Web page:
Her newest book, Packing for Mars, is a New York Times Editor’s Choice and #1 San Francisco Chronicle bestseller. Stiff has been translated into 17 languages, and Bonk was chosen as a 2008 best book by the San Francisco Chronicle and the Boston Globe. Mary has written for National Geographic, Wired, New Scientist, The New York Times Book Review, the Journal of Clinical Anatomy, and Outside, among other publications. More at

Watch the interview on YouTube.

[youtubeplaylist 690D11F7009D200E]

Book review: The Savage Detectives

By , September 5, 2010

The Savage Detectives
by Roberto Bolaño

I am always few a years behind in my fiction reading, so next year around this time, I’ll probably be reading Wolf Hall by Hilary Mantel. This summer I did manage to get around to reading Roberto Bolano’s The Savage Detectives, the rambling tale of two poets who forge an avant-garde literary movement in 1970s Mexico. The poets in question, Arturo Belano and Ulises Lima, might be serious writers or they might be dope dealers. Is their movement, so-called Visceral Realism, a literary front or just a front, period. Besides stirring up trouble, the duo are on a mission to find Ceserea Tinajero, the female poet they consider to be their spiritual founder. It’s a picaresque novel and the poets’ misadventures carry us up and down South America and much of Europe.

Arturo and Ulises are only two in vast cast of characters. The novel starts with Juan Madero, a 17-year-old student, who is asked to join the Visceral Realists after he demonstrates an extensive knowledge of classical forms. Initiated into a beehive bohemian artists, he learns a lot of other forms too. Arturo and Ulises orbit around this circle of literati like to elusive, numinous stars. The novel then shifts radically, jumping around in time, each chapter being a first person reminiscence by a different character before and after the period when the Visceral Realists were lighting things on fire. We meet a cross section of Mexican society: lawyers, architects, publishers, professors, writers, baristas, pushers, pimps and whores. The same sliding scale applies to the sanity of any given character. Through this kaleidoscopic approach we learn more about the Arturo and Ulises than they know about themselves. The final third of the novel flashes back to the glowing center of Visceral Realism. Juan, Arturo, Ulises and whore named Lupe are fleeing from Lupe’s pimp in a stolen American car, and of course, the crew is looking for Ceserea Tinajero.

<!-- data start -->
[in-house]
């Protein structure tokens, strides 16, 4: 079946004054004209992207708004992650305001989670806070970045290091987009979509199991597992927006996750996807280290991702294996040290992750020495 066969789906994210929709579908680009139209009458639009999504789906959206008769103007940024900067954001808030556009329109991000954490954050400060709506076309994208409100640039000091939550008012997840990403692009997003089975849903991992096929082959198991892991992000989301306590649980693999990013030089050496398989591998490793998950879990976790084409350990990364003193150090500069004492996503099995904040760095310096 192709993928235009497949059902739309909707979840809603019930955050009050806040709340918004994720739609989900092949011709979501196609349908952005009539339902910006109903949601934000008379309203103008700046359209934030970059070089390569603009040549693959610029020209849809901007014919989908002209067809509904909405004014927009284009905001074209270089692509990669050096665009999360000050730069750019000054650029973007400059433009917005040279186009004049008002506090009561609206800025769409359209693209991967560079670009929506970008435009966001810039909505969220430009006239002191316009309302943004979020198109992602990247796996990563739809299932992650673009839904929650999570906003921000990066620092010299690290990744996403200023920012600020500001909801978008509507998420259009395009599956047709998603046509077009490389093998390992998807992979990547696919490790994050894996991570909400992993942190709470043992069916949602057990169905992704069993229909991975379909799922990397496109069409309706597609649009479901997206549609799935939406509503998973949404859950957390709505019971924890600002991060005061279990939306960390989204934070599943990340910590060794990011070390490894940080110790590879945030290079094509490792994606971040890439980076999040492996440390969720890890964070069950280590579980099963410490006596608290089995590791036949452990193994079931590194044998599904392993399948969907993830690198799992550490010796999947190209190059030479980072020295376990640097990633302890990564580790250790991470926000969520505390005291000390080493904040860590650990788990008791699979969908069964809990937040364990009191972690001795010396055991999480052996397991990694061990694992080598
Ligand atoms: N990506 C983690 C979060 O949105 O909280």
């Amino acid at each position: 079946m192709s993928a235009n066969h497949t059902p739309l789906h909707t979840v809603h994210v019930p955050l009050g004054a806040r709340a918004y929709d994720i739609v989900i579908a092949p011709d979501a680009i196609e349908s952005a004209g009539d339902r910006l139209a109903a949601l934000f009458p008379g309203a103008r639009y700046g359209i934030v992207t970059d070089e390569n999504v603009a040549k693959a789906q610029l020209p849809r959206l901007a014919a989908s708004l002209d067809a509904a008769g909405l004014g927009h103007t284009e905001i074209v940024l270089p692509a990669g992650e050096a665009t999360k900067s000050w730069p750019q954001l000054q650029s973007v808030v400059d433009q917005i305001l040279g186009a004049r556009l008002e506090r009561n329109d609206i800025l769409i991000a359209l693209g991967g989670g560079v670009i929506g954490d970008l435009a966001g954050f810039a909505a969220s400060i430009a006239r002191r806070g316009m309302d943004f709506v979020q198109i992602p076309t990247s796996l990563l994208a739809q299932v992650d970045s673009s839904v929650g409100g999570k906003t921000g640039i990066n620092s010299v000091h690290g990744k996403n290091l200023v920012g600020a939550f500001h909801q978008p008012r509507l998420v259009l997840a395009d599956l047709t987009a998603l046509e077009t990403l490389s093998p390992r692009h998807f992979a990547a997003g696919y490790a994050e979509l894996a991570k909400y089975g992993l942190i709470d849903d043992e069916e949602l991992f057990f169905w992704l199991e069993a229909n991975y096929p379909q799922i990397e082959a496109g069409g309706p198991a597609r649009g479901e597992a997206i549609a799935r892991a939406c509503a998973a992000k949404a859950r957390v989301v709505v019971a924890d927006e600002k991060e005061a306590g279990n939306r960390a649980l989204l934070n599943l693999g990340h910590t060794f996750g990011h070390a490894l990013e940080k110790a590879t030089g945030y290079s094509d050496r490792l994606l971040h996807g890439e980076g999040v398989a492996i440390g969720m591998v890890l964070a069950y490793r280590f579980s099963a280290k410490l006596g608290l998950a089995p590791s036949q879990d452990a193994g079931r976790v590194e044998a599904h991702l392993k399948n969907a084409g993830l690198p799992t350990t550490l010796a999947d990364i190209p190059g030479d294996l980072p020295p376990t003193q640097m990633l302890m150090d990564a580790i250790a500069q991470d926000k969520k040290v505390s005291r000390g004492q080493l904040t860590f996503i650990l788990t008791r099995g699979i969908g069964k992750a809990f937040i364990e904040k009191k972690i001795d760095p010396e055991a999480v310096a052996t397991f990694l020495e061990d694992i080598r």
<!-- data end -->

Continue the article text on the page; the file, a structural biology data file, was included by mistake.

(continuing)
I’ve used the term diffuse in an effort to describe Bolano’s writing style. Others have described it as centrifugal. The plot begins on the outer edges of binary star system that is Viseral Realism. Then it spirals out across the universe, only to zoom back to the bulls eye of Mexico City. The all over approach perfectly captures bohemian Mexico in the 1970s. Not like I was there, but I feel like I was after reading The Savage Detectives. My favorite chapters take place in a near mystical vineyard in Germany where Arturo shows up in the middle of the night to reunite with one of his lost lovers. Hans the German work boss is eerily similar to Hans the would be killer Bolano’s other sprawling opus 2666. Yes, The Savage Detectives is an opus. What the book really does best is simulate the experience of falling in love with literature, in falling in love period, in falling apart for literature, in falling apart period. What it really does best is simulate the experience of falling.

The best book I read all summer.